One of the most difficult challenges of managing product development is identifying the individuals who need to coordinate closely their interdependencies during the design process. “Who should talk to whom?” and “Which interfaces should they talk about?” are key questions that engineering managers must address when planning and executing product development efforts. In this paper, I introduce the notion of the affiliation matrix to map the product architecture onto the organizational structure and predict potential technical communication patterns. By comparing potential interactions with actual communications, engineering managers can uncover product interfaces and organizational interactions that may require special managerial action during the design phase of development processes. This provides an integrated view of how process, product, and organizational structures align themselves when developing new products. I illustrate the implementation of this approach in a software development organization, which offers relevant insights about the challenges associated with managing new software development.
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I refer to product development in a broad sense to include the development of hardware or software products, or both. However, when referring to software development exclusively, I will make the distinction explicit.
I reserve the use of the word “interfaces” to refer to linkages between product components while “interactions” refer to actual or potential communications between development actors.
Note that Fig. 1 distinguishes unintended feedback interdependencies that could occur from the “design and integration” phase to either “release planning”, “software architecture definition”, or “software feature definition” phases. Because these interdependencies are unintended (or unplanned) they are not considered when identifying planned design iterations. This DSM also distinguishes the feedback interdependencies associated with process improvement because they are not part of planned design iterations either.
When using block diagrams to represent the structure of software products, components that serve others as platforms to build upon are typically placed at the bottom of the diagram.
If we were to determine the truly potential unattended “common-component” interactions, we could do so by comparing the T pure-common-component matrix and the actual communication matrix (C), where the entry T pure-common-component (i,j) = 1 if T common-component (i,j) > 0 and T architectural (i,j) =0. Such a comparison would yield the common-component potential interactions that were unattended by actual interactions.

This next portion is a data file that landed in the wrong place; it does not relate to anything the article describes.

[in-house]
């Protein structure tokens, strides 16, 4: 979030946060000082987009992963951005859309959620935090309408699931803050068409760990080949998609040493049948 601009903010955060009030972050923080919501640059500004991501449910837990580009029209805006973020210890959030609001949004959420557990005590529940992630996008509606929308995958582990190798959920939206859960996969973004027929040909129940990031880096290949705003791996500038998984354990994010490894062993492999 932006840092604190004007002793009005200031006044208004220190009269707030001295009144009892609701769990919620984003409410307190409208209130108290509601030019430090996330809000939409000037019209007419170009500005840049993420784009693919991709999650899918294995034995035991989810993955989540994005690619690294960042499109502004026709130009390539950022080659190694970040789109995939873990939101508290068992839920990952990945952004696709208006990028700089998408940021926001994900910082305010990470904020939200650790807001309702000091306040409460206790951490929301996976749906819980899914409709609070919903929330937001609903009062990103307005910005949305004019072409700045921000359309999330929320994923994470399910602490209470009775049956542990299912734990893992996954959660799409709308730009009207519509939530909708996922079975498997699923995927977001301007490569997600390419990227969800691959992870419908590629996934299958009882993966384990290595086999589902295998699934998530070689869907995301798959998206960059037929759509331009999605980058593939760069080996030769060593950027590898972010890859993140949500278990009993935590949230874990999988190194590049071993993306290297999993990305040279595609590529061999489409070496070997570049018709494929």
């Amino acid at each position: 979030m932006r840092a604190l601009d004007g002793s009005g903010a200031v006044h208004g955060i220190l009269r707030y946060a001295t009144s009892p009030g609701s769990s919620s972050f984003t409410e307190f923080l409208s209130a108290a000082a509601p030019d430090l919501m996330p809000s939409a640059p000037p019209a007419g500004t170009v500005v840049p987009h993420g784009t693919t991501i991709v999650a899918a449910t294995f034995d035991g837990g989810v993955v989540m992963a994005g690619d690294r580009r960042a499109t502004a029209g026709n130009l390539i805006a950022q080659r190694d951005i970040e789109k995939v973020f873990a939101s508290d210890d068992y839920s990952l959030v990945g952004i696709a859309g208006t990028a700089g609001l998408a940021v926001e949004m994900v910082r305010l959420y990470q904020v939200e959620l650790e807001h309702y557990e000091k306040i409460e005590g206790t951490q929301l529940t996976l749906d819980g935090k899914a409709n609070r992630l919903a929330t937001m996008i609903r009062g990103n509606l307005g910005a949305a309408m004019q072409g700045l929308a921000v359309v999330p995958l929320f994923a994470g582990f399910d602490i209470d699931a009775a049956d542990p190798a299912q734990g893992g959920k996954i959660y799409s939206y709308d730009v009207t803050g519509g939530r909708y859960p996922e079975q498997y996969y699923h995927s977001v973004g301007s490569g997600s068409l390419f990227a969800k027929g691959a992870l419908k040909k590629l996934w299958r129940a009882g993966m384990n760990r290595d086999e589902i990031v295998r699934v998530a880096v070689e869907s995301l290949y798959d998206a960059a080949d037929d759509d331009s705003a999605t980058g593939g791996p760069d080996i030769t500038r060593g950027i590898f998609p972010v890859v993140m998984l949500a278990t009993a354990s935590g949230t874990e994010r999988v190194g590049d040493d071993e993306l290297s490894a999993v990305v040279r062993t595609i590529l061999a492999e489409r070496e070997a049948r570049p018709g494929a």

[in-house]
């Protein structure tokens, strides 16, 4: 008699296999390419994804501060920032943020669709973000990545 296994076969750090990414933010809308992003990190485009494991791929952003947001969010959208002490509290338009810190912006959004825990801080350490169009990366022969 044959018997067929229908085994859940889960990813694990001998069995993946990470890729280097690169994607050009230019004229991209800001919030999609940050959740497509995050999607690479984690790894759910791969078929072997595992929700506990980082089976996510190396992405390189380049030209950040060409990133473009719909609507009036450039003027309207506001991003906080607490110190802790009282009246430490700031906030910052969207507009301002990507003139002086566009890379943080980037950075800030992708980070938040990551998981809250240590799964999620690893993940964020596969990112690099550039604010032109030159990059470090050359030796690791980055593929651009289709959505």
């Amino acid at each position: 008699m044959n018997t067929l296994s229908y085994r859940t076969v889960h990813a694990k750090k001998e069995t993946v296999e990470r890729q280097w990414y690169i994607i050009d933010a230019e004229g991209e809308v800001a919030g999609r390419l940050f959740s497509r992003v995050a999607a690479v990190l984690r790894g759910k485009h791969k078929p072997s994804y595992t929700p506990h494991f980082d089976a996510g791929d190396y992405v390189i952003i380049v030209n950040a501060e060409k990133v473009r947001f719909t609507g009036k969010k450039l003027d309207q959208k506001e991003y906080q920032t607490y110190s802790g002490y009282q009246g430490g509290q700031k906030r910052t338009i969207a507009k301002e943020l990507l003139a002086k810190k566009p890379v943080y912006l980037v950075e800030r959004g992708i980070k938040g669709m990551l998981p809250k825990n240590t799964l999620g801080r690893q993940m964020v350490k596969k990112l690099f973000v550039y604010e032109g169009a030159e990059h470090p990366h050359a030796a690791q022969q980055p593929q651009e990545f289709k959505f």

To test statistically the significance of the difference between the proportions of matched interactions (within technical and managers group versus non-related group), I carried out a chi-square test over the 440 matched interactions. The expected values were determined by the probability that a matched interaction would randomly occur between technical and manager actors instead of with non-related actors. Such probabilities were defined by the available set of possible interactions in these two categories. The test resulted in a χ2 of 136.9, which is clearly greater than the critical value of χ2(0.99, 1) = 6.63.
To test the significance of this result, a chi-square test was carried out over the 71 unpredicted interactions. This test resulted in a χ2 of 13.2, which is greater than the critical value of χ2(0.99, 1) = 6.63.
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I appreciate the active participation of the executive team and members of the development organization of the firm where the empirical study was conducted. I thank Jürgen Mihm for his insightful feedback on an earlier version of this article. Portion of this manuscript was presented at the 14 th International Conference in Engineering Design (ICED ‘07 Paris, France). Finally, I appreciate the comments and suggestions of three anonymous reviewers which helped significantly in improving the final version of this article.
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Sosa, M.E. A structured approach to predicting and managing technical interactions in software development. Res Eng Design 19, 47–70 (2008). https://doi.org/10.1007/s00163-007-0039-5
- Software development
- Product architecture
- Design iterations
- Project management